Data visualisation tools

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AERC GDNet Policy Briefs Workshop - December 2013

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Data visualisation tools

  1. 1. PRESENTING  COMPLEX  DATA  VISUALLY:     USING  WEB-­‐BASED  TOOLS  TO  MAKE  YOUR  STATISTICS  TRAVEL     Data  and  statistics  are  a  powerful  way  to  communicate  development  research.       Including  data  and  statistics  within  research  findings  can  enhance  their  impact,  however,  large  tables   or  spreadsheets  of  numbers  take  time  to  decipher  and  sometimes  the  true  meaning  behind  the  data   itself  can  be  misinterpreted.       One  option  to  prevent  your  data  being  misread  is  to  present  the  figures  visually  in  the  form  of  charts,   graphs  or  even  infographics.  This  will  provide  clarification  and  emphasis  to  your  main  points,  appeal   to  a  number  of  learning  styles  and  add  impact  and  interest  to  your  research  findings.       There  are  now  a  plethora  of  online  tools  with  which  you  can  visualise  data  findings  in  an  interesting,   accurate  and  arresting  way.    Here  are  some  of  the  best:   • StatPlanet:  this  browser-­‐based  interactive  data  visualization  and  mapping  application  allows   you  to  create  a  wide  range  of  visualizations,  from  simple  Flash  maps  to  more  advanced   infographics.   http://www.sacmeq.org/statplanet/     • Xtimeline:  allows  you  to  create  your  own  timelines  of  data.     http://www.xtimeline.com/index.aspx     • Gap  Minder:  this  site  created  by  Hans  Rosling  allows  you  to  upload  data  and  create  an   interactive  motion  charts  and  graphs.     http://www.gapminder.org/upload-­‐data/     • Many  Eyes:  created  by  IBM  Research  allows  you  to  upload  data  in  a  range  of  very  versatile   formats.     http://www-­‐958.ibm.com/software/data/cognos/manyeyes/     • Creately:  this  is  easy  to  use  Online  Diagramming  software  -­‐  purpose  built  for  team   collaboration.   http://creately.com/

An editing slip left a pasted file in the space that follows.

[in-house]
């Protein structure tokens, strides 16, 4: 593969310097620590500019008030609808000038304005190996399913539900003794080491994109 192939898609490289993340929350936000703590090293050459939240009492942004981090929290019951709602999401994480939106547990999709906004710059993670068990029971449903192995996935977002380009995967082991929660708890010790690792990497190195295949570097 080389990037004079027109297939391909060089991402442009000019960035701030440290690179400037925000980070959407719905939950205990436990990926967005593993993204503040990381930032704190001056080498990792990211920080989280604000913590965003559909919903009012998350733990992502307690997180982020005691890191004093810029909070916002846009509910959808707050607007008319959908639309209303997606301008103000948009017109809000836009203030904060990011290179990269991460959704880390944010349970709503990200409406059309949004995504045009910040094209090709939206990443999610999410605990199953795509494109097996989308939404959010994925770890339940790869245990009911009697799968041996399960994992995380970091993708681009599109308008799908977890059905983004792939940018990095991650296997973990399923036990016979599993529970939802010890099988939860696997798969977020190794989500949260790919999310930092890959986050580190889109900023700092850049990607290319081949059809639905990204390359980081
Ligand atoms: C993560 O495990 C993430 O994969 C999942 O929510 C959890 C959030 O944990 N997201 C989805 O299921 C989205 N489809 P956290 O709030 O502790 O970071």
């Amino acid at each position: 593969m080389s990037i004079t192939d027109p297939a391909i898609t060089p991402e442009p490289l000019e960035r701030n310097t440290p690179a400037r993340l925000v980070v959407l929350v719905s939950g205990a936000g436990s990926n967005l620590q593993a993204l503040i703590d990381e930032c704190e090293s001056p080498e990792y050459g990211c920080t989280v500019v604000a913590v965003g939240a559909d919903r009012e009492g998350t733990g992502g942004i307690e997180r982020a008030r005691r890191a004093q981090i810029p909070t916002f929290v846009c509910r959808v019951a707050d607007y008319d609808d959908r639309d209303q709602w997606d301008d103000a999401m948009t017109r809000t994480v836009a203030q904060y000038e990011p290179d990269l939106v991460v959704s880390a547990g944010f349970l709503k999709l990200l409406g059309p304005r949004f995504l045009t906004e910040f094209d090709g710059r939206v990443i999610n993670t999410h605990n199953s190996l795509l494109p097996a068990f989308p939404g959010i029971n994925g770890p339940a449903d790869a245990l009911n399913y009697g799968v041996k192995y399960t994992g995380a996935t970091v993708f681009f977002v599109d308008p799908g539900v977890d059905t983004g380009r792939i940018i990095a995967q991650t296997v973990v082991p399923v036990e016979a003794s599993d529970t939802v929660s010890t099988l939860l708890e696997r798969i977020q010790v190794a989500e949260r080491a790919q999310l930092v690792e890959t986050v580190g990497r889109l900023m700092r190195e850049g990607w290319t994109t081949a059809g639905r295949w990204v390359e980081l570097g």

2. 2.   • Google  Chart  Tools:  this  application  lets  you  include  constantly  changing  research  data   sourced  online.  Google  has  also  released  Fusion  Tables  where  you  can  share,  discuss  and   track  your  charts  and  graphs  with  specific  people  online.     http://code.google.com/apis/chart/     • Hohli:  this  online  chart  maker  is  simple  to  use  and  allows  you  to  create  a  range  of  colourful   pie,  line,  scatter,  radar  and  bar  charts.   http://charts.hohli.com/     • Tagcloud:  allows  you  to  upload  texts  and  highlight  the  most  common  concepts.  The  clouds   can  be  exported  as  images  and  inserted  in  a  website  or  power  point  presentation.   http://tagcrowd.com/     • Wordle:  similar  to  tagcloud,  this  application  lets  you  create  images  out  of  key  phrases  and   words  relevant  to  your  research,  great  for  using  in  PowerPoint  presentations.   http://www.wordle.net/     • Tableau:  a  free  Windows-­‐only  software  for  creating  colourful  data  visualisations.   http://www.tableausoftware.com/public/               To  see  how  other  researchers  are  presenting  work  in  new  innovative  and  visual  ways  see:       • Information  is  Beautiful:  David  McCandless,  an  “independent  data  journalist  and   information  designer  interested  in  how  designed  information  can  help  us  understand  the   world.”   http://www.informationisbeautiful.net/       • Flowing  Data:  This  blog  explores  how  “designers,  statisticians  and  computer  scientists  are   using  data  to  understand  ourselves  better.”   http://flowingdata.com/     • Afrographique:  Ivan  Colic’s  blog  “aims  to  collect  as  much  data  as  possible  with  the  aim  of   presenting  the  information  in  an  exciting  and  digestible  format  to  all.”   http://afrographique.tumblr.com/    

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